The second-gen Ford Mustang was commonly referred to as the Mustang II. Its production run started from 1974 to 1978. Like the first generation, the second-gen Mustangs were assembled at the automaker’s factory in Dearborn Michigan.
The Mustangs were sold in 2-door coupes or 3-door hatchbacks. Two engines were on offer, they were the base 140 cu in, inline-4 which produced 88 hp and 171 cu in, Cologne V-6 rated at 105 hp. In ’73, Ford significantly expanded the dimensions of the Mustang, a fact that didn’t go down well with many enthusiasts who demanded the next Ford Mustang return to the original size.
Overwhelmed by the number of complaints from the buyers, Ford downsized the model which they based on the subcompact Ford Pinto as opposed to the compact Maverick. The new Mustang was 19 inches shorter and weighed 490 pounds less than the 1973 model. The ’74 model was meant to take the Mustang back to its roots.
Though the new design was a huge hit that saw the model sell over 385,993 which was only comparable to the first year of the model’s introduction back in 1964, many buyers were unhappy with the automaker’s decision not to offer the V-8 engine (it was only offered in Mexico).
The second generation Mustang through the years
The 1975 Ford Mustang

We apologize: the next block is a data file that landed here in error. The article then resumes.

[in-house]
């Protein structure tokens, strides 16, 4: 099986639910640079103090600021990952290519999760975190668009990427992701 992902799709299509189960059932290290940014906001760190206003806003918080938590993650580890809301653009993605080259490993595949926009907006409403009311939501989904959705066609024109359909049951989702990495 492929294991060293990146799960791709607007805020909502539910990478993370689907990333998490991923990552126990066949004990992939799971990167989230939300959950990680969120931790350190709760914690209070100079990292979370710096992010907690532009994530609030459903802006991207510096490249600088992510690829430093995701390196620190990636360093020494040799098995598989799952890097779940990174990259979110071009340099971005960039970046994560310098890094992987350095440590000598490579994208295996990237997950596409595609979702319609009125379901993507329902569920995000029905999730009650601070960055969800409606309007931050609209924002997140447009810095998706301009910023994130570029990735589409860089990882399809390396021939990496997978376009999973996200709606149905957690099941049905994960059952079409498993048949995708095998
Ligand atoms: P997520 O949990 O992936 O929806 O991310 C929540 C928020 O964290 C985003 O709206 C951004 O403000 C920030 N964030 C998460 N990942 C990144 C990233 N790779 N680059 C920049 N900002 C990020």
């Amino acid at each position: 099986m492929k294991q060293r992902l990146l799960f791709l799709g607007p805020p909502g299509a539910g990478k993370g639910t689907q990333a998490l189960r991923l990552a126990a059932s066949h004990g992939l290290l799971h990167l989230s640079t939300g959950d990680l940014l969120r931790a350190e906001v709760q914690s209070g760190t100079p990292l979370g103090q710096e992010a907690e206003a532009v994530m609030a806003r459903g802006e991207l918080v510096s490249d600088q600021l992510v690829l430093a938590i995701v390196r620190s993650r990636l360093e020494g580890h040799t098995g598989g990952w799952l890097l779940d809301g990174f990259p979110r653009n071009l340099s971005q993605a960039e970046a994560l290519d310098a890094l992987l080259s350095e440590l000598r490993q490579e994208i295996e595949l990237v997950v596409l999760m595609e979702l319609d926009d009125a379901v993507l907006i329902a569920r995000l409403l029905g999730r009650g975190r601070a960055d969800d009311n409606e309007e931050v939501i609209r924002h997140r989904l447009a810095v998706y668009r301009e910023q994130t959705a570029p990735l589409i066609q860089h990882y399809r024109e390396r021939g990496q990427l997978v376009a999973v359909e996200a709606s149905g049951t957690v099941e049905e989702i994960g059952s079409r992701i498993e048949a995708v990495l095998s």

Ford listened to consumer complaints and in ’75; the automaker brought back the V-8 engine but the 302-cubic inch 4.94 L, V-8 was not what many enthusiasts hoped for. Unlike the more capable V-8 engines of the previous years, the engine was only good for 140 horses and was offered only with an automatic transmission.
Due to the engine’s almost 5-liter displacement, Ford christened it the “5.0” which made this Mustang the first ever Mustang with an official metric. The 5.0 metric would stay through to the ‘80s and the early ‘90s. It was synonymous with performance power in new generation Mustang models.
To fit the V-8 engine on the small body, the head panel, engine bay and front fenders of the 1975 model were revised. Other changes to the 1975 Ford Mustang included opera windows on its vinyl roof and additional performance options.
The 1976 Ford Mustang
In 1976, Ford released the Mustang Cobra II which was inspired by Shelby. This model was targeted to racing enthusiasts as track racing was fast catching up as the favorite weekend activity for American auto lovers.
The model featured a non-functional hood scoop, front and rear spoilers as well as racing stripes in white and blue or black and gold. However, despite looking the part, the Mustang was not as powerful as the original Shelby Mustang which is what mattered to performance-oriented buyers.
The 1978 Mustang
The most notable addition in 1978 was the King Cobra Mustang. This was a limited edition Ford Mustang. Only 5,000 units were produced. In addition, it was the first Mustang to wear the “5.0” badge. The model was unique in that it featured a Pontiac Trans-Am hood and a prominent air dam.
This package was offered only on V-8 powered Mustangs. Several changes were also made to the Cobra II in both 1978 and 1979. Other features were largely unchanged and this quietly marked the end of the second-generation Ford Mustang.